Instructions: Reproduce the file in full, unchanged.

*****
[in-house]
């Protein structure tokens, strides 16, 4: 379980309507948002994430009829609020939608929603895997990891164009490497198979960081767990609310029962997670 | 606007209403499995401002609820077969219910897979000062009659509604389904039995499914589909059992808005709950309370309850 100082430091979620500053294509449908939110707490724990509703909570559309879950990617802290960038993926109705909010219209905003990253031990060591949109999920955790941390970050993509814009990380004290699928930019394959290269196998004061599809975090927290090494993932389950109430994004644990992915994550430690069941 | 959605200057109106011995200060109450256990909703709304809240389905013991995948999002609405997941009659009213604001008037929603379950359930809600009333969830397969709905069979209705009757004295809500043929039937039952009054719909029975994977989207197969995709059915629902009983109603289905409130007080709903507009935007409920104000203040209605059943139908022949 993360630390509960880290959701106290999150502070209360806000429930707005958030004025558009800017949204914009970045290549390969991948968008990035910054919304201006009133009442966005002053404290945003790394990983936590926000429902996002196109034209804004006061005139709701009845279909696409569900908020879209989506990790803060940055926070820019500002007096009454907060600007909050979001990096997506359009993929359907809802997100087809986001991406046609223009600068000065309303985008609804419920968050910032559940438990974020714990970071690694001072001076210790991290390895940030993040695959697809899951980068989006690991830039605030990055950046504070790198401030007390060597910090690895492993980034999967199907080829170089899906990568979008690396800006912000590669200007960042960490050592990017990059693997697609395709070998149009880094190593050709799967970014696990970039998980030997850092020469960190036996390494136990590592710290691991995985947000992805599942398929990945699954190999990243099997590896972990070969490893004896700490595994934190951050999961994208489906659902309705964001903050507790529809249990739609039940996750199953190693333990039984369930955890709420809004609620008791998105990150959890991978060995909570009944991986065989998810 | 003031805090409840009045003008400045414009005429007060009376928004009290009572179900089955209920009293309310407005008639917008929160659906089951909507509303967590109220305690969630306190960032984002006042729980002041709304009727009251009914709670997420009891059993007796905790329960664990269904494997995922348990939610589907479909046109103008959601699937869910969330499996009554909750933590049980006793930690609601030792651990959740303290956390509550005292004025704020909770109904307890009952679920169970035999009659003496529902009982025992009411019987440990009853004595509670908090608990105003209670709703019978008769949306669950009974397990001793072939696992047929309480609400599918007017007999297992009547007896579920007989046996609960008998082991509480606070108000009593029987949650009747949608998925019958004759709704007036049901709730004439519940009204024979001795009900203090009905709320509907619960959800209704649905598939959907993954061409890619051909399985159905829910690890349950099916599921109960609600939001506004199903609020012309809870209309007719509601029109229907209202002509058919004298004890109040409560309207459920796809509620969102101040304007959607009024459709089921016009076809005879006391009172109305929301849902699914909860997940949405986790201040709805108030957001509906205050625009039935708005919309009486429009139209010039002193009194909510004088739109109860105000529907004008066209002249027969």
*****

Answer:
[in-house]
């Protein structure tokens, strides 16, 4: 379980309507948002994430009829609020939608929603895997990891164009490497198979960081767990609310029962997670 | 606007209403499995401002609820077969219910897979000062009659509604389904039995499914589909059992808005709950309370309850 100082430091979620500053294509449908939110707490724990509703909570559309879950990617802290960038993926109705909010219209905003990253031990060591949109999920955790941390970050993509814009990380004290699928930019394959290269196998004061599809975090927290090494993932389950109430994004644990992915994550430690069941 | 959605200057109106011995200060109450256990909703709304809240389905013991995948999002609405997941009659009213604001008037929603379950359930809600009333969830397969709905069979209705009757004295809500043929039937039952009054719909029975994977989207197969995709059915629902009983109603289905409130007080709903507009935007409920104000203040209605059943139908022949 993360630390509960880290959701106290999150502070209360806000429930707005958030004025558009800017949204914009970045290549390969991948968008990035910054919304201006009133009442966005002053404290945003790394990983936590926000429902996002196109034209804004006061005139709701009845279909696409569900908020879209989506990790803060940055926070820019500002007096009454907060600007909050979001990096997506359009993929359907809802997100087809986001991406046609223009600068000065309303985008609804419920968050910032559940438990974020714990970071690694001072001076210790991290390895940030993040695959697809899951980068989006690991830039605030990055950046504070790198401030007390060597910090690895492993980034999967199907080829170089899906990568979008690396800006912000590669200007960042960490050592990017990059693997697609395709070998149009880094190593050709799967970014696990970039998980030997850092020469960190036996390494136990590592710290691991995985947000992805599942398929990945699954190999990243099997590896972990070969490893004896700490595994934190951050999961994208489906659902309705964001903050507790529809249990739609039940996750199953190693333990039984369930955890709420809004609620008791998105990150959890991978060995909570009944991986065989998810 | 003031805090409840009045003008400045414009005429007060009376928004009290009572179900089955209920009293309310407005008639917008929160659906089951909507509303967590109220305690969630306190960032984002006042729980002041709304009727009251009914709670997420009891059993007796905790329960664990269904494997995922348990939610589907479909046109103008959601699937869910969330499996009554909750933590049980006793930690609601030792651990959740303290956390509550005292004025704020909770109904307890009952679920169970035999009659003496529902009982025992009411019987440990009853004595509670908090608990105003209670709703019978008769949306669950009974397990001793072939696992047929309480609400599918007017007999297992009547007896579920007989046996609960008998082991509480606070108000009593029987949650009747949608998925019958004759709704007036049901709730004439519940009204024979001795009900203090009905709320509907619960959800209704649905598939959907993954061409890619051909399985159905829910690890349950099916599921109960609600939001506004199903609020012309809870209309007719509601029109229907209202002509058919004298004890109040409560309207459920796809509620969102101040304007959607009024459709089921016009076809005879006391009172109305929301849902699914909860997940949405986790201040709805108030957001509906205050625009039935708005919309009486429009139209010039002193009194909510004088739109109860105000529907004008066209002249027969």